Chapter 5 of The Book of Boba Fett was appropriately titled “Return of the Mandalorian,” and it brought the fan-favorite Mandalorian Din Djarin back to center screen.
So much so, in fact, that Boba Fett never appeared and was mentioned just one time… in a show titled The Book of Boba Fett. That led to some people – including myself – joking that this was really a teaser episode for The Mandalorian season three, which is currently in production. But as I pointed out in my review, it’s not really that simple.
On the one hand, yes: this obviously felt more like an episode of The Mandalorian than The Book of Boba Fett – and a dang great one, at that. I don’t think anyone’s gonna argue that point. It did indeed lay more foundation for where The Mandalorian will go in its next season. Again, I don’t think anyone’s going to argue that either. And the look and feel of this episode, from the cinematography to the lighting to the visual effects, felt on a much higher scale and quality than previous episodes of The Book of Boba Fett. While that’s more subjective, I’m not sure there’s a lot of people who are going to argue that either.
But none of that means that it’s out of place in this series. And while it might feel that way at first, for obvious and understandable reasons, this episode actually contained some very important thematic connections that I think are worth exploring further – namely, that in this episode we saw on a ‘smaller’ scale Din Djarin going through what Boba Fett has been going through on a ‘larger’ scale this entire season.
Throughout the first four episodes of The Book of Boba Fett, we have seen Boba adjusting to a new life and a new identity. The flashbacks are more than just filling in the gaps of the timeline but are in fact showing us how he grew and came to be a different person by this series than he was before. One of the recurring flashbacks we’ve seen is the brief glimpse of Boba as a kid on Kamino watching his father fly away, and Boba as a kid holding his dead father’s helmet in his hands. Boba was a clone of his father Jango, raised from a young age to become the best bounty hunter in the galaxy. For as long as he can remember, Boba’s entire identity has been wrapped up in being a bounty hunter, and then it was all taken from him. When that happened, he had a choice to make: would he go back to bounty hunting, or would he emerge from these events a changed man? That’s the exact conversation that Fennec Shand has with him in the flashbacks in Chapter 4, as she doesn’t fully understand Boba’s desire to leave hunting behind and lead his own family. He’s already made it clear at several points in this series that he’s no longer a bounty hunter.
While Boba Fett emerged from all of this with a conviction to not return to his bounty hunting ways, this episode picks off immediately by showing us that Din Djarin has gone right back to it. There’s more similarity between Fett and Djarin than we may have initially realized too, as Djarin was also raised from a young age for a specific purpose, raised by Mandalorians to be a strict adherent to the Mandalorian creed. And then he became a bounty hunter… until the circumstances of his life stepped in and threw a curveball. He encountered Grogu, and he can’t quite get over that here even though that quest has been completed. But that’s exactly it: after completing his quest Djarin went right back to his previous way of life, while Fett began forging a new one. There’s an obvious contrast here with the rest of the series, as Fett has been saying repeatedly he’s no longer a bounty hunter, and then the first scene we see of Din Djarin he’s back to being a bounty hunter. Nothing’s changed, really.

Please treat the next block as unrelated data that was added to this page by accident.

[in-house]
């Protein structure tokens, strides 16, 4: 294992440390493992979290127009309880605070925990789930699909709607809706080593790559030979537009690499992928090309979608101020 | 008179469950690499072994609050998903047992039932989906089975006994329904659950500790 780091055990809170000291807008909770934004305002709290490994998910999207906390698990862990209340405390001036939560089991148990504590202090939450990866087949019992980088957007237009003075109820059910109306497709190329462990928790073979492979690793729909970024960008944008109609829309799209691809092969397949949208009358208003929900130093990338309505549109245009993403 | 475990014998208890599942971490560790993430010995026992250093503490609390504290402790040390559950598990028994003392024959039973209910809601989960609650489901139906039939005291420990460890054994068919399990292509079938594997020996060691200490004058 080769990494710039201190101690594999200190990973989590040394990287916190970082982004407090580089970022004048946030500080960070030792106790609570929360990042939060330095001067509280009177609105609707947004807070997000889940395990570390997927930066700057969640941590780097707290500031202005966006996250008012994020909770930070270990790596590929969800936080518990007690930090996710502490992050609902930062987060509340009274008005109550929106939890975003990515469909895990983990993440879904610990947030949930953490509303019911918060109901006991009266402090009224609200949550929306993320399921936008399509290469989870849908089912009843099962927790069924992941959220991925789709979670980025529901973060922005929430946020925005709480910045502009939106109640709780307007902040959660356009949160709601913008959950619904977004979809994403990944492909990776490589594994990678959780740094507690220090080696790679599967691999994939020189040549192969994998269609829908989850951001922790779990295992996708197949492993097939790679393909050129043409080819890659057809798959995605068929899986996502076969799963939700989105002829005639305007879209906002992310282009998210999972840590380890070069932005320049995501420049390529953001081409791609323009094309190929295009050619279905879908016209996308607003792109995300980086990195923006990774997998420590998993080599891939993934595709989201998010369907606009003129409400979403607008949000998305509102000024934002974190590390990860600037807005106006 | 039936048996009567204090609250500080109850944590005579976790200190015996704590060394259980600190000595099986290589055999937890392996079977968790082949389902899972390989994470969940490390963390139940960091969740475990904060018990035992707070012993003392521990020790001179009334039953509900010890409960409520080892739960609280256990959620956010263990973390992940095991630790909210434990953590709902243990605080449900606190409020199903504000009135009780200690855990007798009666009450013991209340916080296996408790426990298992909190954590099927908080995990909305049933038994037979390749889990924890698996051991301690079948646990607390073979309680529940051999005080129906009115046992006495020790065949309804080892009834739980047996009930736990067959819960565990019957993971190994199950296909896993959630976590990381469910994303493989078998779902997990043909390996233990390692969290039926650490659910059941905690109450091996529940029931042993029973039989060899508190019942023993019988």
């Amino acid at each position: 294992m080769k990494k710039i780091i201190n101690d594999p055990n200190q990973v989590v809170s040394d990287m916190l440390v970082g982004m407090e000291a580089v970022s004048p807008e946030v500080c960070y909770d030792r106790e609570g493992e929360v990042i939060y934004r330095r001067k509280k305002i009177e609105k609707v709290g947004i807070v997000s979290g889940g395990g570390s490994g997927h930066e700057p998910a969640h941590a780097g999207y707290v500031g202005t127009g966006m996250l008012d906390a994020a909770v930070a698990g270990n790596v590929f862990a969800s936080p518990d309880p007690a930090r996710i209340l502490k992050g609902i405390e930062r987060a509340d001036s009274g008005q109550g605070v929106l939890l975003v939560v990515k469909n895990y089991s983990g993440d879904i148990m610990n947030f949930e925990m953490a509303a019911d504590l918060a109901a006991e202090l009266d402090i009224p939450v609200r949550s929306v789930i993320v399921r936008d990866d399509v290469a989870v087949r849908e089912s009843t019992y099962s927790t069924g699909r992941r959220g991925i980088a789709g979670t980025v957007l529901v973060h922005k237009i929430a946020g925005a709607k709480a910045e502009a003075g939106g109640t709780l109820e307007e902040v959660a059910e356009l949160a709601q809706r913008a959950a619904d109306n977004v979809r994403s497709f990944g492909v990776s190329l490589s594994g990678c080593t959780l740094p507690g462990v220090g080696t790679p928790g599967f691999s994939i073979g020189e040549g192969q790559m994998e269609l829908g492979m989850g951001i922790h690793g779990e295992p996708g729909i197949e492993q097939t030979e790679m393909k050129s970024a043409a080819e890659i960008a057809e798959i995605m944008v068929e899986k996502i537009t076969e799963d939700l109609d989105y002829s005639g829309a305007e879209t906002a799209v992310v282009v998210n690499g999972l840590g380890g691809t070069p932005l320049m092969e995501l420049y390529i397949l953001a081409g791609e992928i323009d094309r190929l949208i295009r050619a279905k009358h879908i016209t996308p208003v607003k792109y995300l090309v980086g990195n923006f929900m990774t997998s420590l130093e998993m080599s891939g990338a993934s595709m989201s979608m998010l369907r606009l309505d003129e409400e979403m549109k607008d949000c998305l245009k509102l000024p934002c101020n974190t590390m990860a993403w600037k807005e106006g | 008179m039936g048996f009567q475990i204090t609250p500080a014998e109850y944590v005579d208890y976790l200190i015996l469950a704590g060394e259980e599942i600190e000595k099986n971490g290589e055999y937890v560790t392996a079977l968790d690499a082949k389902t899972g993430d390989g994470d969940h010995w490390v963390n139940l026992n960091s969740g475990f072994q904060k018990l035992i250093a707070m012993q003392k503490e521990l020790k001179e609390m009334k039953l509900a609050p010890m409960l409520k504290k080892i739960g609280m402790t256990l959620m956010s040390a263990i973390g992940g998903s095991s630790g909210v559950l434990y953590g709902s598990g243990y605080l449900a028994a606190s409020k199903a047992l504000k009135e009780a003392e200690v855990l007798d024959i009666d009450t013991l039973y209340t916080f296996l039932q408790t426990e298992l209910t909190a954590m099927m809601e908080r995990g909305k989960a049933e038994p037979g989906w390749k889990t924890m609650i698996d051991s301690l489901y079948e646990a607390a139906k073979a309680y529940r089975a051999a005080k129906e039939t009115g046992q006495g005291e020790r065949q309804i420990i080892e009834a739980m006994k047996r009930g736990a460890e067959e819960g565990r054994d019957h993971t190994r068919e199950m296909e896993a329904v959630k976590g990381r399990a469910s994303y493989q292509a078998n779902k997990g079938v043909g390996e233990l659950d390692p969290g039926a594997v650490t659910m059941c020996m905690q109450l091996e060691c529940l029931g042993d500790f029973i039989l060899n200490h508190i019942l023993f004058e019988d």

But then he’s banished by the Armorer, told he’s no longer a Mandalorian because he removed his helmet. And that is the moment where his entire identity comes crashing down around him, as the life he’s been immersed in for as long as he can remember is turned upside down. Who is he? And what will his future look like?
There’s maybe an example for him in Boba Fett. Everything Boba knew and his entire identity was shattered, and he decided to give up his bounty hunting ways and embrace a new identity, one where he took on leadership with an aim to help others. Which, come to think of it, is precisely what Djarin needs to do: he needs to step up and embrace his new identity, taking up the darksaber to lead Mandalore in an effort to aid his people. This episode’s focus on the darksaber was not accidental either, as it reveals the destiny that lies before him – one he’s struggling to embrace and accept. He’s wielding the darksaber in violence through bounty hunting, and it’s not what it’s supposed to be. He’s losing his way. He misses Grogu, is no longer considered a Mandalorian by his own tribe, and is struggling with the purpose that lies ahead. So although Boba Fett is the one calling for his help, I could see Fett winding up helping Djarin too, by providing an example of what it looks like to bravely forge ahead with a new identity, giving up who you once were to become someone better and stronger. And you are stronger when you’re with a tribe, as Fett said last week and Djarin hinted at this week, with his talk about attachment being key to the Mandalorian way.
In many ways, then, Boba Fett and Din Djarin aren’t all that different. The main themes that we’ve been seeing Boba Fett walk through in the first four episodes are the same ones we saw Din Djarin walk through in Chapter 5. And so while this episode was obviously a way to connect to the other shows and to this one, it’s also an episode that connects very well with the heart of The Book of Boba Fett – and does so in a really thrilling way.